Indonesian Translation Services
Business Language Services specialises in Indonesian translation (both English to Indonesian and Indonesian to English). We have a broad network of highly experienced, qualified professional Indonesian translators, who only translate into their mother tongue. What’s more, all our Indonesian translations are proofread by a second, independent linguist. BLS has an extensive database of Indonesian interpreters, selected according to their expertise, specialist knowledge, friendly attitude and professional reliability. BLS also works with some of the best Indonesian language tutors, enabling us to offer you tailor-made courses to match your precise needs and suit your ongoing work commitments.
The Indonesian Language
Indonesian (Bahasa Indonesia, literally “the language of Indonesia”) is an Austronesian language and a standardised version of Malay. Indonesian is an official language in the Republic of Indonesia and a working language in East Timor, as well as being spoken in Singapore, Brunei and southern Thailand. Indonesian is the 6th most spoken language in the world: there are 23 million native speakers and 140 million people speak it as a second language. Most of the population of Indonesia have other regional languages as their mother tongue, for example Javanese, but in a country with 18,000 islands and 300 native languages Indonesian plays an important unifying role and is the language used for business, in the media and in the government. Indonesian is also the language of education throughout the country. Close to 100% of the population can speak Indonesian and it is spoken as a native language in urban areas like Jakarta.
Indonesian is derived from the language Malay, which was the lingua franca of the islands of Indonesia for 500 years. It was an important trade language in Indonesia, allowing native tradesmen to communicate with each other and with European businessmen, and it was spoken in the important mediaeval trade state of Malacca. When the Dutch colonised the islands (and renamed them the Dutch East Indies) they continued to use Malay as it was the only way for the government to communicate with the people. In the 1930s Malay was chosen as the language of independence by the emerging independence movement. It was standardised and this standardised register was named ‘Bahasa Indonesia’, which then became the official language in 1945 after Indonesia’s declaration of independence. As a result of the language being so closely linked to Malay, Malaysian and Indonesian are mostly mutually intelligible today – in fact approximately 80% of Indonesian is understandable to a Malaysian speaker.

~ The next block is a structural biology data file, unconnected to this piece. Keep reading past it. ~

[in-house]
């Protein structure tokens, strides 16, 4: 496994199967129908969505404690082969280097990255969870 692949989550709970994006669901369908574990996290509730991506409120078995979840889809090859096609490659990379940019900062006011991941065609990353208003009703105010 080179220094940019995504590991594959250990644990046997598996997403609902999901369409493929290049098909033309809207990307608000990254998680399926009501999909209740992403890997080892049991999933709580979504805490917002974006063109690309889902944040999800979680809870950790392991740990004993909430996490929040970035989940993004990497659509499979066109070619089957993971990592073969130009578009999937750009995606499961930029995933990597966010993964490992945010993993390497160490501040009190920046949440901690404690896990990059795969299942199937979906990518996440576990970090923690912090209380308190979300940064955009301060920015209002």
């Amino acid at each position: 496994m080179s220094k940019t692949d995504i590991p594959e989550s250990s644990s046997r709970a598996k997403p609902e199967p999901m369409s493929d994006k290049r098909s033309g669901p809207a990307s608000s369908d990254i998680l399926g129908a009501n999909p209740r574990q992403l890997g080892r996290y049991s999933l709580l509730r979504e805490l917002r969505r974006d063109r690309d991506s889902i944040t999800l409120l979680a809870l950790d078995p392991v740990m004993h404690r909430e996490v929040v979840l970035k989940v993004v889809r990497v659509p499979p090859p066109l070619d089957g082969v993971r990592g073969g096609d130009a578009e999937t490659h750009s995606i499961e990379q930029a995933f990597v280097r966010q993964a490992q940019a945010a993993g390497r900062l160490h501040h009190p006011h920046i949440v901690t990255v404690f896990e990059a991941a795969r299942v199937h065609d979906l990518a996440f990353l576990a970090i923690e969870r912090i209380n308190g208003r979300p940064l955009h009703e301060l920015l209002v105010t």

Indonesian has been influenced by many other languages during the course of its history. In order to make Indonesian easier to adopt as the official language, it accepted influences from the different regional languages spoken across the islands. Javanese was the biggest influence as it is the largest minority language in Indonesia – in fact, there are more native speakers of Javanese than there are of Indonesian. There are also loanwords from Sanskrit, for example ‘manusia’ (mankind); Arabic, which are mainly terms concerned with religion, and Chinese, which are primarily words to do with trade. Dutch has been a major influence on Indonesian; it has contributed around 10,000 words to the language including ‘kantor’ for ‘office’ (from ‘kantoor’) and ‘polisi’ for ‘police’ (from ‘politie’). Indonesian has also contributed some words to English, such as ‘gong’, ‘orangutan’ and ‘sarong’, and the phrase ‘to run amok’ comes from the Indonesian verb ‘amuk’ which means ‘to run out of control killing people indiscriminately’.
Indonesian uses the Latin alphabet which was introduced by the Dutch colonisers. Today there are many different dialects of Indonesian, often resulting from a combination of Indonesian with the local native languages. Indonesian does not always differentiate between the sexes. It does, however, make a distinction based on age, for example ‘adik’ is a younger sibling of either sex, whereas ‘kakak’ is an older sibling of either sex. The Centre for Language Development is currently responsible for researching, standardising and creating new Indonesian terms.